Gardeners, historians, Downton Abbey devotees, and Anglophiles will love The Last Garden in England for those reasons alone. But this novel by Julia Kelly is far more.

It is the three different generations of main characters in 1907, 1944, and 2021 woven together by one English garden who will keep you turning pages.

In 1907 renowned garden designer Venetia Smith creates a garden for the English country estate Highbury House. Not only does the artistic Venetia build a garden destined to be famous,  she also finds her soul mate.  1944 during WW II, a Land Girl named Beth comes to Highbury House to help on a nearby farm freeing men up to fight the war. The WW II Land Girls were a carry over from the law passed in 1917 for the same reason in WW I.  Like our own Rosie the Riveter in factories, British women working in agriculture allowed men farmers to go fight the Germans.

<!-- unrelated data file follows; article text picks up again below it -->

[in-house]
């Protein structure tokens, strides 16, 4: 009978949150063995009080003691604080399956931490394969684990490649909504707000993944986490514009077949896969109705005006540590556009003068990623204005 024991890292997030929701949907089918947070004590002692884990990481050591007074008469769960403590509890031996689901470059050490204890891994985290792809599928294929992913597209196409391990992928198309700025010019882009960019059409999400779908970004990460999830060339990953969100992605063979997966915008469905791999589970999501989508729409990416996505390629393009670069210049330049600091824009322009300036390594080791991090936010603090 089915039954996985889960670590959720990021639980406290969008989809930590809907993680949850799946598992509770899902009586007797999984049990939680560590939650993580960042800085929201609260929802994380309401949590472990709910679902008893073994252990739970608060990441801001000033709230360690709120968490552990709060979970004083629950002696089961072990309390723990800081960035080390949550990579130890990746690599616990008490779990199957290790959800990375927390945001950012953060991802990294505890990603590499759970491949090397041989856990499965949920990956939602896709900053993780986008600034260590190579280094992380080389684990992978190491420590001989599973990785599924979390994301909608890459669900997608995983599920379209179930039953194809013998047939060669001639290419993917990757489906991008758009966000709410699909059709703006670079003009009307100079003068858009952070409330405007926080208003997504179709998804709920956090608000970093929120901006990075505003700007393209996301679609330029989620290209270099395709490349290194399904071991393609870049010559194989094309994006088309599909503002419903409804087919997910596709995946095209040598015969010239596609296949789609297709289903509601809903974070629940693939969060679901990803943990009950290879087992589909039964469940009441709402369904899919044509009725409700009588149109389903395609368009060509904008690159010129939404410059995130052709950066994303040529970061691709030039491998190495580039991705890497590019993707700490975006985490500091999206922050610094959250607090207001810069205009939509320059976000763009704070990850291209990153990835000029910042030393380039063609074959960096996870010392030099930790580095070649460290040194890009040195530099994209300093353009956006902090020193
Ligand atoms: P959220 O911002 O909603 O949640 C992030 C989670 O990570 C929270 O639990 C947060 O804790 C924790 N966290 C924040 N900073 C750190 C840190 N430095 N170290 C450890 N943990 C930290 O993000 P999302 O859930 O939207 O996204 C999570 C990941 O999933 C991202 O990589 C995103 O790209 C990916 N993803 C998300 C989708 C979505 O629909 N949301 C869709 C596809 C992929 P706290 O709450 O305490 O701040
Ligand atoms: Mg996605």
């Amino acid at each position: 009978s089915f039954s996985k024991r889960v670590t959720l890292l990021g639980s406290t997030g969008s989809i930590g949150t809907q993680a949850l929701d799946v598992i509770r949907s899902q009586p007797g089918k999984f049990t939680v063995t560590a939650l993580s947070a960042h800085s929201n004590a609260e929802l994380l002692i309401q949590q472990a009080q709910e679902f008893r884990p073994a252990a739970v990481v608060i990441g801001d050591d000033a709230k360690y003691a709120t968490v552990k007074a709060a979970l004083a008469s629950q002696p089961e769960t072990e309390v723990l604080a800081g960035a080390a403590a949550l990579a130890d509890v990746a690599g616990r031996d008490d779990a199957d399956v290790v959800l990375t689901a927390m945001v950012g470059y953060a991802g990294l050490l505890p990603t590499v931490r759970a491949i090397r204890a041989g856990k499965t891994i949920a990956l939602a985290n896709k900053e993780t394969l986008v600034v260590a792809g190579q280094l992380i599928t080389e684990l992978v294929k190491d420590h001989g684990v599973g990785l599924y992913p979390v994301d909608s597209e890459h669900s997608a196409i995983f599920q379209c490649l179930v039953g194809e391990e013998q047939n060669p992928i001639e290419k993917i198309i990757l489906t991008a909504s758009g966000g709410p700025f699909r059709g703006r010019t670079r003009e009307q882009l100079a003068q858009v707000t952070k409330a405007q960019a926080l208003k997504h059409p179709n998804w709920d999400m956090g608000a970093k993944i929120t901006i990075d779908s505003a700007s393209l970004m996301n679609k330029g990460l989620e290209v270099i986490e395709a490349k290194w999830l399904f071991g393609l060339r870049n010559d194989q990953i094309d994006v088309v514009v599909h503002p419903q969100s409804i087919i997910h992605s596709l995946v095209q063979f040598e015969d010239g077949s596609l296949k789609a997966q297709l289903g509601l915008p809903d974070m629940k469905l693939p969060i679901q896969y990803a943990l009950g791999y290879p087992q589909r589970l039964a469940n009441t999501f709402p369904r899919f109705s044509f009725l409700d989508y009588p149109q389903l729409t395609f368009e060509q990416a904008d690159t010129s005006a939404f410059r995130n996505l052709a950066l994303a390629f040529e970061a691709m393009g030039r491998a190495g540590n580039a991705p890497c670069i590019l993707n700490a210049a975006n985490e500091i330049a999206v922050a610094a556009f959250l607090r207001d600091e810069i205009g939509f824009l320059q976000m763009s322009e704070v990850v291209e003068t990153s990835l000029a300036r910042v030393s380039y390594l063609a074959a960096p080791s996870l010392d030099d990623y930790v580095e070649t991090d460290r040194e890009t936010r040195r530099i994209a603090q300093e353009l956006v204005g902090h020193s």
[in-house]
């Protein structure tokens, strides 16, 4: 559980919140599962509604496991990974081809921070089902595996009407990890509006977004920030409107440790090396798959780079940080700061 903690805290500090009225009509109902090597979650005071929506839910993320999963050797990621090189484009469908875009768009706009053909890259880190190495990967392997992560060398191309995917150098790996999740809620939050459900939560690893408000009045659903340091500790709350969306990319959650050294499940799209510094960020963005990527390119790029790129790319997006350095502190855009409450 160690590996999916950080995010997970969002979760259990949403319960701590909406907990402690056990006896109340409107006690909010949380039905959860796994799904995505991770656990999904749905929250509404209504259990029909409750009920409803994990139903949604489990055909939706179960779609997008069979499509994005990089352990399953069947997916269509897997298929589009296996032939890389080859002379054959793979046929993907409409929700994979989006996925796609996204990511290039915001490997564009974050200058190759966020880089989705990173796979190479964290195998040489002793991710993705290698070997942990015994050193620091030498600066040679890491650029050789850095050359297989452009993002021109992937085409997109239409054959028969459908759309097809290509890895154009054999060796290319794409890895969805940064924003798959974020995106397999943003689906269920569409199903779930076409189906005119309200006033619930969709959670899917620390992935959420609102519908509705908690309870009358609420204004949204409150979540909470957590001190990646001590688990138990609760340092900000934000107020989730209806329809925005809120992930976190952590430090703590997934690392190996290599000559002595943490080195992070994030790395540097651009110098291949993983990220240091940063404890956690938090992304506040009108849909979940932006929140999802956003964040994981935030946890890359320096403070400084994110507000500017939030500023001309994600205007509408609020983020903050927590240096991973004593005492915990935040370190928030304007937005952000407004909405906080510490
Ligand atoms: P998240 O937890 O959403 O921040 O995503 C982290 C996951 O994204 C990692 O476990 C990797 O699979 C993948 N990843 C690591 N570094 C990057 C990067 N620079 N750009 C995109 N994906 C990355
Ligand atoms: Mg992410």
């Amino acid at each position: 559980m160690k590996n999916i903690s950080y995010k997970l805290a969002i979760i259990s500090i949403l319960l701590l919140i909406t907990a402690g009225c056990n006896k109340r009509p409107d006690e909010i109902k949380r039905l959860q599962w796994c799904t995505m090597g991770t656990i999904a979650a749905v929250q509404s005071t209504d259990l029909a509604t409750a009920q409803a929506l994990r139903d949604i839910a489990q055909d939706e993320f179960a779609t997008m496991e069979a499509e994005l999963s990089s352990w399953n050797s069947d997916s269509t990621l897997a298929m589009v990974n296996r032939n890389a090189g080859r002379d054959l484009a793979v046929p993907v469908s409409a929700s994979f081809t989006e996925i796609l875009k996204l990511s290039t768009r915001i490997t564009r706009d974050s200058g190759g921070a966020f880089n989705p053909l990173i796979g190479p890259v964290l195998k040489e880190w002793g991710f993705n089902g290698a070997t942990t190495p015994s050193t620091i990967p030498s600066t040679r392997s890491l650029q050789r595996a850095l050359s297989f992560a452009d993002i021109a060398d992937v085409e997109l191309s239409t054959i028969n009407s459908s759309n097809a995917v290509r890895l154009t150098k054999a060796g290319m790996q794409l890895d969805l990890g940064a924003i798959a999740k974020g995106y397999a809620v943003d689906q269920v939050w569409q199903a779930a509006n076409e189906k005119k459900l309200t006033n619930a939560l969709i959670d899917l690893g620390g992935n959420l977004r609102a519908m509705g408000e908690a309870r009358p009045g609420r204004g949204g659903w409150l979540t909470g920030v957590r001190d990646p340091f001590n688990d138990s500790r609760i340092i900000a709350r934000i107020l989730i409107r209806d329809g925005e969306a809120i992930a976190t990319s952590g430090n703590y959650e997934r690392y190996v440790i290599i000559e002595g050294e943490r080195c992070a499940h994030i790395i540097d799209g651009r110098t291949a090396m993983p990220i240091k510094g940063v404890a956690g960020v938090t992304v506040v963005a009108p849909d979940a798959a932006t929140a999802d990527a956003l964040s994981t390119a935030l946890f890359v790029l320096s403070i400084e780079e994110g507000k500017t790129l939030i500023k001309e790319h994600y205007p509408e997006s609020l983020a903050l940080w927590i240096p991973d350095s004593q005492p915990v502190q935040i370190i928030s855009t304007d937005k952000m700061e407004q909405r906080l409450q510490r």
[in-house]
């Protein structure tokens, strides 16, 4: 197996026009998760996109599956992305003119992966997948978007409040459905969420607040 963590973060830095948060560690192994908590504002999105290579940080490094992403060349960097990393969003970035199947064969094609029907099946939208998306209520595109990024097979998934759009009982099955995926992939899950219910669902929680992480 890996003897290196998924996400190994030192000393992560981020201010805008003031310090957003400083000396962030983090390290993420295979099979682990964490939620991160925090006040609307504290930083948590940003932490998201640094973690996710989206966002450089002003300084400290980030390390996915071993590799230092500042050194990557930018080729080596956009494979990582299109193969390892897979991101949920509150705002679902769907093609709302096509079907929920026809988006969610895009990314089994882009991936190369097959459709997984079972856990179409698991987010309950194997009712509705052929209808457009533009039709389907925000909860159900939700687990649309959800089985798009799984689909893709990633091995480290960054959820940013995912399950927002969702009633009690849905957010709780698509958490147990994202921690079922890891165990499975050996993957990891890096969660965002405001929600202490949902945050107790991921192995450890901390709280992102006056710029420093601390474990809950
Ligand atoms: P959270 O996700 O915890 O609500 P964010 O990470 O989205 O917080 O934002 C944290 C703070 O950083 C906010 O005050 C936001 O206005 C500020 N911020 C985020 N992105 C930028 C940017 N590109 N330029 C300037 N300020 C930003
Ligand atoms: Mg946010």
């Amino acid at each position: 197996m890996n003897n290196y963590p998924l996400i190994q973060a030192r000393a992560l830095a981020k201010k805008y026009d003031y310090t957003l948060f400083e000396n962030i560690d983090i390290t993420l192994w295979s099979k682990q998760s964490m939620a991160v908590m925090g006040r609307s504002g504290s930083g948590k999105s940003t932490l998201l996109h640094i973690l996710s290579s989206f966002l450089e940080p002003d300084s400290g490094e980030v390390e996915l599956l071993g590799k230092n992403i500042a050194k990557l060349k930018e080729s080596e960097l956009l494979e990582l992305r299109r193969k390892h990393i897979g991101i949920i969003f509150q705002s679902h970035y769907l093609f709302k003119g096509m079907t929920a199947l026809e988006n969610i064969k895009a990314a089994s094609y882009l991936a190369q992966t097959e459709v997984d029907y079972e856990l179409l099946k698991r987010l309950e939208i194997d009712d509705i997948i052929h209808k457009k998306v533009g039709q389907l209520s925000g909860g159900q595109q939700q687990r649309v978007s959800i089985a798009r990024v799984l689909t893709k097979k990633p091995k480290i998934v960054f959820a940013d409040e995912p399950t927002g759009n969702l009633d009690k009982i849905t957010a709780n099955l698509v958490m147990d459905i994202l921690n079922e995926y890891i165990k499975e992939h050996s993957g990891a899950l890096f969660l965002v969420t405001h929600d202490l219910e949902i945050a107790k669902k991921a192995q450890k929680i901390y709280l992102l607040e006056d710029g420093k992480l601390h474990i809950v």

The book opens in the present day when Master Gardener Emma is called to Highbury House to restore Venetia’s brilliantly designed garden that has fallen into disrepair. And, as is in many good British novels, there are dark family secrets to uncover, mysteries to be solved. I only wish the book had colored photos of the luscious flowers Kelly describes.